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      1. Yes we leave the fallen leaves to weather and mulch. Decomposition is a long process in our dry climate. Many people spend many hours blowing leaves around or gathering them and taking them to the dump.

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    1. I think there are those who are inclined to or have the desire to express themselves in many ways, the arts or crafts (there are brilliant carpenters, architects) . I like to write, thank you for your interest.

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          1. It’s okay. I had a conversation with a chemist with BP, who was working in Charleston, SC, and was from England. He said that it is important for all of us to write something, creatively everyday. That is what I try to do with the articles that I write. In school, I had a wonderful English teacher, of grammar and literature. I also had a ninth grade teacher who knew our Constitution better than anyone that I can imagine. Both of these women helped me to think, and write, and do so with imagination and clarity. I can still diagram sentences (lol). I thank God for putting these women, and other teachers in my path. I am glad to know of your profession. Thanks for sharing.

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          2. Me too! I remember my fourth grade teacher who was a horrible man and then my fifth grade teacher was an inspiration to us all. It all depends on the character and dedication like all professions.

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  4. I understand what you are saying. I will have to say that all of my teachers in elementary, junior high and high schools, were excellent, in their teaching skills, as well as being above reproach in their personalities.

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        1. My special friend, you have been on mind, as relating to your writing abilities. I think that you should write a book. It would be easy for you to put all of your blog post articles into a book form. You should do some research on other writers, that are similar to your style of writing. “Daily Thoughts From Holly” would enrich many people.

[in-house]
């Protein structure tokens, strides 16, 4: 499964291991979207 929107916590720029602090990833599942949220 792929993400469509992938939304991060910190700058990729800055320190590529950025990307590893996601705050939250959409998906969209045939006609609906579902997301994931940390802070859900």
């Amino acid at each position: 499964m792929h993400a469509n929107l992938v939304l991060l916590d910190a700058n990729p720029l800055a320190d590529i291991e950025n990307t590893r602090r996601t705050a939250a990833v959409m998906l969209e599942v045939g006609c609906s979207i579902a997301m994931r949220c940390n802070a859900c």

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  5. You are very welcome. I was thinking about Catherine Marshall this morning, before I thought about you. She was the wife of Peter Marshall, who was a Pastor, and Chaplain of the U.S. Senate. The book, “A Man Name Peter,”was written by Catherine about her husband in 1951. There was also a movie of that name, about Peter Marshall, that was released in 1955. Peter Marshall died o a heart attack in 1949, leaving Catherine to care for their nine-year-old son. In 1951, Catherine wrote thirty, selling more than sixteen million copies. One of her best sellers was, “Christy, which she wrote on the life of her mother’s time in the mountains teaching the impoverished children of Appalachia. Christy was adapted as a CBS television series in 1994. In 1940, Catherine contracted TB, for which at that time no antibiotic treatment was available. She spent nearly three years recovering from the illness. Catherine’s life’s challanges inspired her writing career.